It’s a mystery that doesn’t disappoint and I genuinely think that if I hadn’t had to trudge through some of those other POVs to get at the heart of it, I would have given this book a higher rating.

In the end, it’s not a bad book, worth checking out if the topic is of interest to you.  The Deep can be found on GoodReads and Amazon.  Thank you to the publisher and Edelweiss for supplying an electronic copy of this book for review.

Book Review: The Book of Koli by M.R. Carey

The Book of Koli by MR Carey

Rating:  ★★★★★

The Book of Koli is a book I have been very excited for since I first heard about it earlier this year.  I wasn’t sure exactly what to expect, given this is my first time reading Carey, but I am thrilled to report he did not disappoint.

The world presented here is one of the more unique worlds I think I’ve encountered. It’s set in a future earth in which trees and plants have become deadly to humans.  On sunny days the trees are active (physically active!), so the village must wait for the rainy, grey days to venture out and do their hunting.  Most of the world’s human population has died out, so people live in villages few and far between.

These villages are run by people with the “magical” ability to wake up tech.  No one knows how the tech chooses who it will work for or why.  These leaders are known as Ramparts.  Koli, our MC, dreams of becoming Koli Rampart, wielding his own tech and joining the ranks of leaders and lawmakers.  The overall result is a strange mix of antiquated societal structure combined with some far future dystopian technology.

The voice of Koli is very strong.  It almost reminded me of Mark Twain’s Huckleberry Finn.  The grammar is often incorrect, the sentences run on in stream of consciousness style.  While it might bother some readers, I found it somewhat endearing, and easy to connect with Koli as a character.  I also enjoyed the other characters, Ursala-From-Elsewhere and Monono Aware (A-wa-ray).   Ursala especially, with her intelligence and compassion, but also the prickly and unapproachable exterior.

The plot moves along at a breakneck pace.  I found the book almost impossible to put down and read it in just a couple of days.  That’s the fastest I’ve read a book all year.  The plot twists and turns and propels Koli from one peril to the next.  From about the midway point on- Koli’s situation never feels safe.  He cannot take a break to rest, his future is uncertain, and he is surrounded by danger, either from nearby people, animals, or plants.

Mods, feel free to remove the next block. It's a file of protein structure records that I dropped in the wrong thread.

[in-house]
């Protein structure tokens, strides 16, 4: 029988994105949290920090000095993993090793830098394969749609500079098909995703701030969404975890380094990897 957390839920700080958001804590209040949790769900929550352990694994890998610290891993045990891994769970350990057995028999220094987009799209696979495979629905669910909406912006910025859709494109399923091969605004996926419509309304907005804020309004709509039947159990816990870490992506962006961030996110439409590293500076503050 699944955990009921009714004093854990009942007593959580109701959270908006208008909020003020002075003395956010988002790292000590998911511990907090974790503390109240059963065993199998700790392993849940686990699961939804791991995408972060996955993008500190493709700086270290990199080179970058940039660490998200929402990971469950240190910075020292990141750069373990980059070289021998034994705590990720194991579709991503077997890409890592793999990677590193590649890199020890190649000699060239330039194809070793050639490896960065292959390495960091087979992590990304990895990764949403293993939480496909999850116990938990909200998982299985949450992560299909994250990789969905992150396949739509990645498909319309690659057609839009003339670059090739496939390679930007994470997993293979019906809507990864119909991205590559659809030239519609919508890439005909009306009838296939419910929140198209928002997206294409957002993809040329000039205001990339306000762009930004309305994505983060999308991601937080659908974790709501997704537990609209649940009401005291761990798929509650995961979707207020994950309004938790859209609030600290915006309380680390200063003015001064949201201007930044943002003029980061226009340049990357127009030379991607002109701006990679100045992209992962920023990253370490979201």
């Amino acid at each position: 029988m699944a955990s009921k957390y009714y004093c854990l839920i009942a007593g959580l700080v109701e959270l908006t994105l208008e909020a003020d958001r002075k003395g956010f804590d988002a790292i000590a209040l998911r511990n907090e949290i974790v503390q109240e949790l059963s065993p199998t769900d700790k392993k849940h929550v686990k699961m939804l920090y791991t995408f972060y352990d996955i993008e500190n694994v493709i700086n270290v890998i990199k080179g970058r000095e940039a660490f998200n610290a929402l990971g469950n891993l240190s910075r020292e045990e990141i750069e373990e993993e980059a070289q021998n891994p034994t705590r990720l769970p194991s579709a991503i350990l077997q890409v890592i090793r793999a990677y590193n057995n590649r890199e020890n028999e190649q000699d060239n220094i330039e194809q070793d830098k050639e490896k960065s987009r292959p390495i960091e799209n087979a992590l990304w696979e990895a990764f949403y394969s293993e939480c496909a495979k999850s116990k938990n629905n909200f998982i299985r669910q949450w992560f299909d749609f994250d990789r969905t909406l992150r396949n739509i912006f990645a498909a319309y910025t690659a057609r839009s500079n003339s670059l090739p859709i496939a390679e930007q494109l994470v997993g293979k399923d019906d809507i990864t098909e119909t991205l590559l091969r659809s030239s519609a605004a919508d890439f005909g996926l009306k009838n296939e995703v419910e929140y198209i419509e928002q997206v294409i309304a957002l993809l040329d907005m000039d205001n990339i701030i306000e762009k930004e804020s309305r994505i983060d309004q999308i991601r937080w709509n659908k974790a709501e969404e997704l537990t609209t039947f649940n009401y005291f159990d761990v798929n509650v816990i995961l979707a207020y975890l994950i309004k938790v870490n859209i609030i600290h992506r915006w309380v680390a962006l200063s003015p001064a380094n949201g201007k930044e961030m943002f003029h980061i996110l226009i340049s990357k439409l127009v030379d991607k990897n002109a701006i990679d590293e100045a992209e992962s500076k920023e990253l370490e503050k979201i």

I also loved the very natural way in which this story is told.  It feels like you might be sitting down with an old friend to hear where they’ve been and what they’ve been up to the past ten years.  Details are woven in about the past through Monono, explaining pieces of what happened to the world and what it was like before it ended.

I do wish we had been able to learn a little more about the natural environment.  I’m curious about the killer trees and the way some animals have evolved over time.  The plot appears to be leading away from village life to an adventure on the road, so I’m hopeful we’ll see more of this in book two.  (And thank goodness we only have to wait until September for it!).

I highly recommend The Book of Koli.  It is brilliantly written, with fully realized characters and detailed world-building.  It releases on April 14, 2020 and can be found on GoodReads, or preordered on Amazon.  Thank you to Orbit Books, who supplied an electronic review copy in exchange for an honest review.

Book Review: Little Secrets by Jennifer Hillier

Little Secrets by Jennifer Hillier

Rating:  ★★★★

This was a pretty awesome read. I’m glad I took a chance on it. I was worried it would upset me (abducted children is the main plotline, and not something I really want to cope with). While it is a central theme, there was nothing too graphic in regards to the abducted children. Other content warnings: attempted suicide and suicidal thoughts, drug overdose, and self harm.